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The Question

(Submitted October 06, 1997)

I have heard that NASA will be Launching a Nuclear Rocket which contains a fuel in it that could possibly lead to death of Thousands of Innocent Floridians. No one has the Right to Murder Innocent people for science. That is wrong. I'm sorry if I have the story wrong, but this is what I have heard. I deeply believe that this is a Huge mistake and should not happen. Please tell me what is going on.

The Answer

The upcoming Cassini mission to Saturn contains plutonium to power some of the scientific instruments on board Cassini. Plutonium is very toxic, but every precaution has been taken to ensure that the chance of any significant threat to humans will be very small even in the worst case scenario. The plutonium is in devices called radioisotope thermoelectric generators (RTGs) and in fact 23 NASA missions have been flown with RTGs on board. The current design of the RTG has been on two space missions which have had mishaps (from other causes) causing the the RTGs to return to Earth. One spacecraft fell into the ocean during a launch accident. The RTG was recovered from the ocean floor with no escape of radiation, and it was later re-used. Apollo 13's lunar module was carrying an RTG. After the accident the lunar module had to re-enter Earth's atmosphere at high velocity and fall into the ocean, but no radiation release was observed.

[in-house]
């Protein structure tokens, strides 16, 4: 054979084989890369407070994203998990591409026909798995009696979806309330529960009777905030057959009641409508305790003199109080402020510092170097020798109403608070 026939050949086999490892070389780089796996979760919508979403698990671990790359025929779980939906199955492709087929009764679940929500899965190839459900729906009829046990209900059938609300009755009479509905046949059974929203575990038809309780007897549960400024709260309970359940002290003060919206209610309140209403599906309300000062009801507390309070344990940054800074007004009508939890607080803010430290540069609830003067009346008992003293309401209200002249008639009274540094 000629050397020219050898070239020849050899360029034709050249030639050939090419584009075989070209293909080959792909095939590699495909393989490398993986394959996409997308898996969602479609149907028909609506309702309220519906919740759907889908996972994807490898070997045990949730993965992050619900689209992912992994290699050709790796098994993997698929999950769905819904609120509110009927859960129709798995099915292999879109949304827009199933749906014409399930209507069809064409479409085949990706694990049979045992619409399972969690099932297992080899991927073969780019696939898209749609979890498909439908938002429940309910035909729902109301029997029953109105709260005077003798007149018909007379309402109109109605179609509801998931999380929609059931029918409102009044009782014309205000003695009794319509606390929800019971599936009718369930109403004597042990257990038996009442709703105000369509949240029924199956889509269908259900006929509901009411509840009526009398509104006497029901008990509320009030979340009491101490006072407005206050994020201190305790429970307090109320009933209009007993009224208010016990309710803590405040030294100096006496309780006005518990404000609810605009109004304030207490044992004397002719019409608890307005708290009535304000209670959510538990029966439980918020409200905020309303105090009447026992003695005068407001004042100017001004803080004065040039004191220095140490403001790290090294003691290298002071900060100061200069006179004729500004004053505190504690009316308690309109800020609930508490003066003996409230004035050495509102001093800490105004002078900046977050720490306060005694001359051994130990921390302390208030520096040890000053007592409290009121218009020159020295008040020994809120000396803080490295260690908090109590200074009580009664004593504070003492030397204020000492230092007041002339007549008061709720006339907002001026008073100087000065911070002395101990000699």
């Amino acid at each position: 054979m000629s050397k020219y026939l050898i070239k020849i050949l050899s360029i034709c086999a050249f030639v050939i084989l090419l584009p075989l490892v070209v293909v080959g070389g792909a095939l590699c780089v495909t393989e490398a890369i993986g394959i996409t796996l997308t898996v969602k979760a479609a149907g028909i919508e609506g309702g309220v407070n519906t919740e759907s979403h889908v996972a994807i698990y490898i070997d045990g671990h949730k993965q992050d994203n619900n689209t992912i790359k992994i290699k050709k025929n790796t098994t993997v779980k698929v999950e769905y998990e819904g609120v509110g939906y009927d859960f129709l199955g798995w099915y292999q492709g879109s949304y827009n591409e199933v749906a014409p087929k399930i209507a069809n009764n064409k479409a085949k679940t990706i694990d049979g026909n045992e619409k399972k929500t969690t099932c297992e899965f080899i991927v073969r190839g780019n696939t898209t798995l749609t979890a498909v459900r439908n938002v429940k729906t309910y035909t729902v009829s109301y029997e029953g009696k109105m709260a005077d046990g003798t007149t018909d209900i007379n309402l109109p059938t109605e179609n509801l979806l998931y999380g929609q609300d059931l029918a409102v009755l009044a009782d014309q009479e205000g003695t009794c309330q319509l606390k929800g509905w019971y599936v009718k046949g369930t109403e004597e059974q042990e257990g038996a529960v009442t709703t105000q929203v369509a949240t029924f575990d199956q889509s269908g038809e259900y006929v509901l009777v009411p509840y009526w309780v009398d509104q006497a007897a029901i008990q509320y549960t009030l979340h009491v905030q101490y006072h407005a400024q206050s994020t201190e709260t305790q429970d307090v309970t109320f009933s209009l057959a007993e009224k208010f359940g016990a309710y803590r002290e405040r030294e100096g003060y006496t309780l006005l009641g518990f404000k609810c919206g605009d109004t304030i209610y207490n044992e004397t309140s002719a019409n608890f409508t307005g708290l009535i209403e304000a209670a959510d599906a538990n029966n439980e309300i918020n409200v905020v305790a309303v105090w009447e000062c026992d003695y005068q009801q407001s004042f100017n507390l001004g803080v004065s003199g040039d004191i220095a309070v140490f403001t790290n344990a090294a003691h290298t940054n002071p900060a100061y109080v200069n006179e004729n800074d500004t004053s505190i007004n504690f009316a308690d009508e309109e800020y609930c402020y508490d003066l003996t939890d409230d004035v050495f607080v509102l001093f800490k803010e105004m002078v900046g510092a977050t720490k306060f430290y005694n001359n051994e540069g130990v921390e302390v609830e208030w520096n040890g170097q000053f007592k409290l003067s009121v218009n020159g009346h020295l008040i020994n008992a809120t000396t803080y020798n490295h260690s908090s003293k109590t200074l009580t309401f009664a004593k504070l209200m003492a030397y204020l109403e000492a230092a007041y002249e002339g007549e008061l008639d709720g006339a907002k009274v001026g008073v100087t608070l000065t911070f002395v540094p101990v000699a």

You may want to check out JPL's web pages on Cassini,

Also attached below is a press release explaining that other government agencies have given their approval for the mission. For more information, there are links concerning this (and all other) NASA missions on the NASA WWW page at

Andy Ptak, David Palmer, Gail Rohrbach and Allie Cliffe
for the Ask an Astrophysicist Service

Douglas Isbell/Don Savage
Headquarters, Washington, DC
(Phone: 202/358-1547)
Matthew Donoghue
Department of Energy, Washington, DC
(Phone: 202/586-0619)

October 3, 1997

RELEASE: 97-225


NASA today received formal approval from the White House Office of Science and Technology Policy (OSTP) to proceed toward the launch of the robotic Cassini mission to explore Saturn and its moon Titan.